4) The menu editing, HUD, in game map and Lexicon. Every mod has them modified, even if it is only slightly. A client-side mod with no menu editing will have absolutely no immersion factor. For the player that tries the mod, that's a total zero. It's all about first impressions, and if the menu is not edited at all or is too bland, the player will quit very quickly. All the big mods out there have their menus edited, and they are very well edited. By well edited, I mean new textures, new menu icons, new BIK videos in the background, new text (which is edited in the LexiconAll.dat file), background music, an intro if necessary (but not very welcomed since most players hate to waste time with that), and of course the credits to present the modding team to the player which is trying the mod. Every map of course has a new thumbnail icon in the Create Game menu, and a new loading screen. A customized loading bar adds an additional touch of excitement. In game, we want the whole HUD to be reworked, and pleasant to the eye. The weapon, ammo, health, radio command menu, weapons and hands of the soldier are modified according to the general theme of the mod. The in game map is modified and extra detail can be added on it to help the player even more (such as objective locations, locations of ammo or health supplies, etc). All these little additions play a huge impact on the overall impression the player has on the map.

5) Multiple game modes. A must for every mod. As a player, I do not want to simply play on Conquest versions of maps, I want the map to actually be converted to CTF, TDM, CO-OP, and possibly even Objective. Not only does this makes the map more original and fun to play, but it also gives more liberty to potential modders who would like to create server-side versions of the map (this is true especially for TDM or CTF conversions of a map, most server-side mods out there are for those game modes). More game modes means more variety. The maker of the map is challenged with multiple gaming scenarios he must implement for every game mode, and for the player it is even more challenging to play.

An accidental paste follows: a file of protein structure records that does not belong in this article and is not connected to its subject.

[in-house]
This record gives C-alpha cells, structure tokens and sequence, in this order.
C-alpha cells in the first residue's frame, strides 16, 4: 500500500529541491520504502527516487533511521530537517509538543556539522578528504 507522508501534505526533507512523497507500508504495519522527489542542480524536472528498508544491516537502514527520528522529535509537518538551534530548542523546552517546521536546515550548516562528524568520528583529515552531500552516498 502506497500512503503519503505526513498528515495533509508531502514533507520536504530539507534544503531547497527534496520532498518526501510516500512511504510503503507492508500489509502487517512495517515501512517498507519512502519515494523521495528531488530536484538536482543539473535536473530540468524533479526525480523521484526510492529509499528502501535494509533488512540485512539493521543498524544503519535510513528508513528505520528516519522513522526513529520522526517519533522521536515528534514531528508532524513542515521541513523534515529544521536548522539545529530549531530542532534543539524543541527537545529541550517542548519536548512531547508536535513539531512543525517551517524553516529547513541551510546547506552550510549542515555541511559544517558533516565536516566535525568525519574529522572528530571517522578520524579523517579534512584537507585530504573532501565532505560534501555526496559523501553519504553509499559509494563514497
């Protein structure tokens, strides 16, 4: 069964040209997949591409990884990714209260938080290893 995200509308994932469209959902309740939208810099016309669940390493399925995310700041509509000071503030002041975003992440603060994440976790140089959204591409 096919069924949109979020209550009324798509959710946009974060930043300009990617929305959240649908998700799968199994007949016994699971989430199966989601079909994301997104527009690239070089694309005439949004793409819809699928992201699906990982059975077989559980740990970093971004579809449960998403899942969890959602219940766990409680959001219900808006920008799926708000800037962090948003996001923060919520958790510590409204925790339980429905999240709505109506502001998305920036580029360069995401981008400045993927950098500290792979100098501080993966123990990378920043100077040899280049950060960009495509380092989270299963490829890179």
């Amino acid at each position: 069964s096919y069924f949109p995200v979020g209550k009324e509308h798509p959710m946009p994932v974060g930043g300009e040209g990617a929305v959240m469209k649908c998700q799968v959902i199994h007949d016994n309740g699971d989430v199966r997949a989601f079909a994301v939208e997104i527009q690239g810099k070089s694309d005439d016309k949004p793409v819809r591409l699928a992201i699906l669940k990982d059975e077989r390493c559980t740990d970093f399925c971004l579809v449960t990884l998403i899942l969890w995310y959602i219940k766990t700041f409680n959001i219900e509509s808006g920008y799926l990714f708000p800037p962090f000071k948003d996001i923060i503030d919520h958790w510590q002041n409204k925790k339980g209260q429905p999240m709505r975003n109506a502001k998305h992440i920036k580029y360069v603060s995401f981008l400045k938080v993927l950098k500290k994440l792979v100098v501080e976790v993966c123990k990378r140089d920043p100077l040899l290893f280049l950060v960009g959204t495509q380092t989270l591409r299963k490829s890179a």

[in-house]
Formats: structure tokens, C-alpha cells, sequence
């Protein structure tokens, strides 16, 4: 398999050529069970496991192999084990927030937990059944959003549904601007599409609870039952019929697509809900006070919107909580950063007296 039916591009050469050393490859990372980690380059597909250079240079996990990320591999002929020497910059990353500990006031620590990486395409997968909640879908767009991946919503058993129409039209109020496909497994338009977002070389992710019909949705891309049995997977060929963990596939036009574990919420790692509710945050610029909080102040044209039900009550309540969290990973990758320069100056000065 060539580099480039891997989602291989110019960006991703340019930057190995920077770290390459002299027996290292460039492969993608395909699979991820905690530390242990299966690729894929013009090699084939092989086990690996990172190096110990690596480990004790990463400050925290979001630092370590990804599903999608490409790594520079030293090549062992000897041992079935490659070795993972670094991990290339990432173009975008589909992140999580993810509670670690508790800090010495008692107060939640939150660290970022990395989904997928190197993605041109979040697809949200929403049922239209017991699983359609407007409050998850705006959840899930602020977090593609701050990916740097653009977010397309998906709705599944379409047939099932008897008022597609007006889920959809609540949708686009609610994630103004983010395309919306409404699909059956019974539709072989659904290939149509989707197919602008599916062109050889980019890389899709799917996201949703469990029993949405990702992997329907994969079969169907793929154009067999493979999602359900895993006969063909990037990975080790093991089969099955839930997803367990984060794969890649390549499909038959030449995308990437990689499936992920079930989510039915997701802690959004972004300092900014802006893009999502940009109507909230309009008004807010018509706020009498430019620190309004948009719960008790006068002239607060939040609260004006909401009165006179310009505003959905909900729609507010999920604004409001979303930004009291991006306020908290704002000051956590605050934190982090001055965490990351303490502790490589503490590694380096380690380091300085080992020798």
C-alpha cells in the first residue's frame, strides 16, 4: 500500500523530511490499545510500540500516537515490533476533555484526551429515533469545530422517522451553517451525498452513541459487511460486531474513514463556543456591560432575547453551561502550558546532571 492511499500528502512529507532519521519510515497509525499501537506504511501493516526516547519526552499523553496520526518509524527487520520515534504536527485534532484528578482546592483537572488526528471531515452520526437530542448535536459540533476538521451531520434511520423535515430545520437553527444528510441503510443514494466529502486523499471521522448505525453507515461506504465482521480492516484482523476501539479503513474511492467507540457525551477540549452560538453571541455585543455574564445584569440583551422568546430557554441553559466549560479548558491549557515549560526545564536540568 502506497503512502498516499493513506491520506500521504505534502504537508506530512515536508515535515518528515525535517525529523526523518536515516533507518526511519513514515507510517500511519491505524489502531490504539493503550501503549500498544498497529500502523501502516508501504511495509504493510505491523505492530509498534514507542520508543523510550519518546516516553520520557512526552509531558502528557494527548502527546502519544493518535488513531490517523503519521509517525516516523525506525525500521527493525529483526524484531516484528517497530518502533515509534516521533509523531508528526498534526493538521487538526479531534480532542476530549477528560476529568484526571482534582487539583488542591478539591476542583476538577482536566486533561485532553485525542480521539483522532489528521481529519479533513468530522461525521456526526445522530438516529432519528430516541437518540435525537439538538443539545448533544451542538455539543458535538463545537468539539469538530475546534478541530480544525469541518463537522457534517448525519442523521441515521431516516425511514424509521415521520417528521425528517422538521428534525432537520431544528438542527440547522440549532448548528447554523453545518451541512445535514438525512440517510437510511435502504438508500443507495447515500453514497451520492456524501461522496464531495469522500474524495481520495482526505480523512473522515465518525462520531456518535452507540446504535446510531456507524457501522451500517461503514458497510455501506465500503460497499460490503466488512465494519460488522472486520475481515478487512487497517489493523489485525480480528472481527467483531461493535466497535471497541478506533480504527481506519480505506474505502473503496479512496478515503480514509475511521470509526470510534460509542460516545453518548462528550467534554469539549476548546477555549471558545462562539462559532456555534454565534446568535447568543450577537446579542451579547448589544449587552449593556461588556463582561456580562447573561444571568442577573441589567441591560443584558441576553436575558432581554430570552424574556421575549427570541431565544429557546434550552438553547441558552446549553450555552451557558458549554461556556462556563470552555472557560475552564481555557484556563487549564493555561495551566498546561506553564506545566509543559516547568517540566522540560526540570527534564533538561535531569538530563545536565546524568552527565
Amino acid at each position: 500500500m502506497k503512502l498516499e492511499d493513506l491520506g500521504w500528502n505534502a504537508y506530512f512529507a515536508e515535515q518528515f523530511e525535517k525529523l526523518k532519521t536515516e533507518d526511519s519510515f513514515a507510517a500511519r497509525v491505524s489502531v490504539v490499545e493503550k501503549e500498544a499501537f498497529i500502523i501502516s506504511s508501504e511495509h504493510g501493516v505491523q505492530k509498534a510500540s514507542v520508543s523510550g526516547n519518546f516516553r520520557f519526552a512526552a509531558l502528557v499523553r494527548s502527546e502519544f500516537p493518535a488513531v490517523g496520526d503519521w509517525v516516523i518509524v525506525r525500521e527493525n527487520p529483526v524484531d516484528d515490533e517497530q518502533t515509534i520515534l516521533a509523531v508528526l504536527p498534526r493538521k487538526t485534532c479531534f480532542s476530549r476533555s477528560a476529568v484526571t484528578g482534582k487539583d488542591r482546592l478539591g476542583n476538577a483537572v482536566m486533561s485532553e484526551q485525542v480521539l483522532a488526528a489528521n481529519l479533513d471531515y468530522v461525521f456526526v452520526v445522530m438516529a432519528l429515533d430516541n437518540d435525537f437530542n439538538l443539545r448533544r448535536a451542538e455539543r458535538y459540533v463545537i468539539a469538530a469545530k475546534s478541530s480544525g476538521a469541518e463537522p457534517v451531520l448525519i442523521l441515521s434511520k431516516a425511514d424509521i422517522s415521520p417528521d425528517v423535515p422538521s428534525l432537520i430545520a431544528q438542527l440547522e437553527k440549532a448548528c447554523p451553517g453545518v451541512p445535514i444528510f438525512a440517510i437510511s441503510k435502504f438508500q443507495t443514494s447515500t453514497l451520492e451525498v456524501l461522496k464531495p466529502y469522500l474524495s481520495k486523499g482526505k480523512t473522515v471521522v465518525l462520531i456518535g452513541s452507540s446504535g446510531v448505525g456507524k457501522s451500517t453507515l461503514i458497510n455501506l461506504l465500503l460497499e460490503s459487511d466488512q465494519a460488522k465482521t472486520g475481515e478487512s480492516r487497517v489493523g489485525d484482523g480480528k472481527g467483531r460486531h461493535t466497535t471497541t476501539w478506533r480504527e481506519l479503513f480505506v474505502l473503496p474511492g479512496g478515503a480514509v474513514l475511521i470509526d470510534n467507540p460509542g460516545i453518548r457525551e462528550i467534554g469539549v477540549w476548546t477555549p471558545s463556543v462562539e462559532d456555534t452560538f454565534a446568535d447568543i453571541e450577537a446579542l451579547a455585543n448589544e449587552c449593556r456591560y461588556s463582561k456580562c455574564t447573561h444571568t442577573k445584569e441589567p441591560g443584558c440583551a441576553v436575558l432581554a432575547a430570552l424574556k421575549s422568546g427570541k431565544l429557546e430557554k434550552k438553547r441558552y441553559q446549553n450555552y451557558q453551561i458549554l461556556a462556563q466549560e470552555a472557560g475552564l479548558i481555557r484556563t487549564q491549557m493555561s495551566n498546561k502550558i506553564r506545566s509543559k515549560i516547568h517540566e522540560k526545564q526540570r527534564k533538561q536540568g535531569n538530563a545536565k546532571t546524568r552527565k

6) AI. AI, AI, AI. A map with no AI support will get next to 0 downloads. AI implementation for maps has become the norm for every mapper now. Of course, not everyone has the dedication to convert his/her map to CO-OP, and even with all the tools available to them (such as Botinator) it is still hard to get decent bot support on your map. Good to excellent knowledge on AI strategies will be required for anyone who desires to implement AI on his map. A team of dedicated individuals must work on making the AI work efficiently on the map, and most of all at least give a challenge to the player by maxing out their capabilities. Playing with bots that stand still and do nothing is a waste of time. A good AI mapper will understand this and create path maps that are challenging for the player and that will actually require team work, in CO-OP or Campaign mode (single player).

7) The level of dedication and effort you will put into your mod. This is very important. Some are willing to start modding studios, such as Trauma Studios for DC, and get a team of dedicated and professional individuals to work with them in order to generate the truest depiction of WWII on a PC. Some are more modest and will take the whole challenge of making a mod on their own. This is a no no, because no individual can take up this task alone and come up with a product of quality. Either you will spend an eternity on your mod and never entirely finish every aspect of it, or will want the whole mod to be finished in a certain amount of time, which will make them rush and come up with a mod that nobody wants to play. If you are willing to make a new mod, you must at least come up with a team of modders that are experienced, and that are divided in sections pertaining to their area of expertise (modelers, sound scripters, graphic editors, mappers, texturers, etc). There is no way a single person could have made EoD, or DC. Simply no way. And quality costs, so it's all a question of how much money you are willing to put in your project to make it as much professional looking as possible.

8) Modding support. All respectable and classic mods out there have modding files available to people who would like to mod their mod, and make remakes of them. Whether they are BC42 LST and CFG files or dev folders for ED42, these files are there and available for those people.

9) Good mod promotion. Good mods have had great promotion. They have been posted on the front pages of official gaming sites, received favorable ratings, have had official trailers, and are availalble to the public for download. Not only are those mods available on big gaming sites such as IGN, Planet Battlefield or the official EA website, but they are also present on every big forum community. Official servers are hosted for those mods as well